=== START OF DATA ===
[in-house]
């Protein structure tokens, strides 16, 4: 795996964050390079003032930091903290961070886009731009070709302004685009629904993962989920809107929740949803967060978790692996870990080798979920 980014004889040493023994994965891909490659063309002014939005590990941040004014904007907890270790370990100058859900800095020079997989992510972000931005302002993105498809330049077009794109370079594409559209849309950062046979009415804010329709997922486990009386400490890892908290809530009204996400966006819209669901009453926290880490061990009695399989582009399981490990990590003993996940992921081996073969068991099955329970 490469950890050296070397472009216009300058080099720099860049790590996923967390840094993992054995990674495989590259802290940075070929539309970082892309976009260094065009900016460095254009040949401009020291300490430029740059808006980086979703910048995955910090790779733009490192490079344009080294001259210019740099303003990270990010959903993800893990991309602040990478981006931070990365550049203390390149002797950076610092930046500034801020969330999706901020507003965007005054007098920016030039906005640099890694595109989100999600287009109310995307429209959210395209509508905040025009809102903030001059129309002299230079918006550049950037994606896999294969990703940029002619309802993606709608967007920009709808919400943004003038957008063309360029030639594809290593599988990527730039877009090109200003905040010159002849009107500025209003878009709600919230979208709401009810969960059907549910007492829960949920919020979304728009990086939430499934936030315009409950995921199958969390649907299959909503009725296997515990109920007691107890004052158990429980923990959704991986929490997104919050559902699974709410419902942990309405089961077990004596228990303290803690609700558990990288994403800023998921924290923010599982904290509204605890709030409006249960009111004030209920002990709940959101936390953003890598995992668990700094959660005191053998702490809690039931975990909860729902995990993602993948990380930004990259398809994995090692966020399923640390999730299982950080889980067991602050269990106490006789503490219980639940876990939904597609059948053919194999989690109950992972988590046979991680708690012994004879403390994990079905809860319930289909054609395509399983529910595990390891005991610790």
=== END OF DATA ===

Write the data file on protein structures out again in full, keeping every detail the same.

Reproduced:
[in-house]
């Protein structure tokens, strides 16, 4: 795996964050390079003032930091903290961070886009731009070709302004685009629904993962989920809107929740949803967060978790692996870990080798979920 980014004889040493023994994965891909490659063309002014939005590990941040004014904007907890270790370990100058859900800095020079997989992510972000931005302002993105498809330049077009794109370079594409559209849309950062046979009415804010329709997922486990009386400490890892908290809530009204996400966006819209669901009453926290880490061990009695399989582009399981490990990590003993996940992921081996073969068991099955329970 490469950890050296070397472009216009300058080099720099860049790590996923967390840094993992054995990674495989590259802290940075070929539309970082892309976009260094065009900016460095254009040949401009020291300490430029740059808006980086979703910048995955910090790779733009490192490079344009080294001259210019740099303003990270990010959903993800893990991309602040990478981006931070990365550049203390390149002797950076610092930046500034801020969330999706901020507003965007005054007098920016030039906005640099890694595109989100999600287009109310995307429209959210395209509508905040025009809102903030001059129309002299230079918006550049950037994606896999294969990703940029002619309802993606709608967007920009709808919400943004003038957008063309360029030639594809290593599988990527730039877009090109200003905040010159002849009107500025209003878009709600919230979208709401009810969960059907549910007492829960949920919020979304728009990086939430499934936030315009409950995921199958969390649907299959909503009725296997515990109920007691107890004052158990429980923990959704991986929490997104919050559902699974709410419902942990309405089961077990004596228990303290803690609700558990990288994403800023998921924290923010599982904290509204605890709030409006249960009111004030209920002990709940959101936390953003890598995992668990700094959660005191053998702490809690039931975990909860729902995990993602993948990380930004990259398809994995090692966020399923640390999730299982950080889980067991602050269990106490006789503490219980639940876990939904597609059948053919194999989690109950992972988590046979991680708690012994004879403390994990079905809860319930289909054609395509399983529910595990390891005991610790």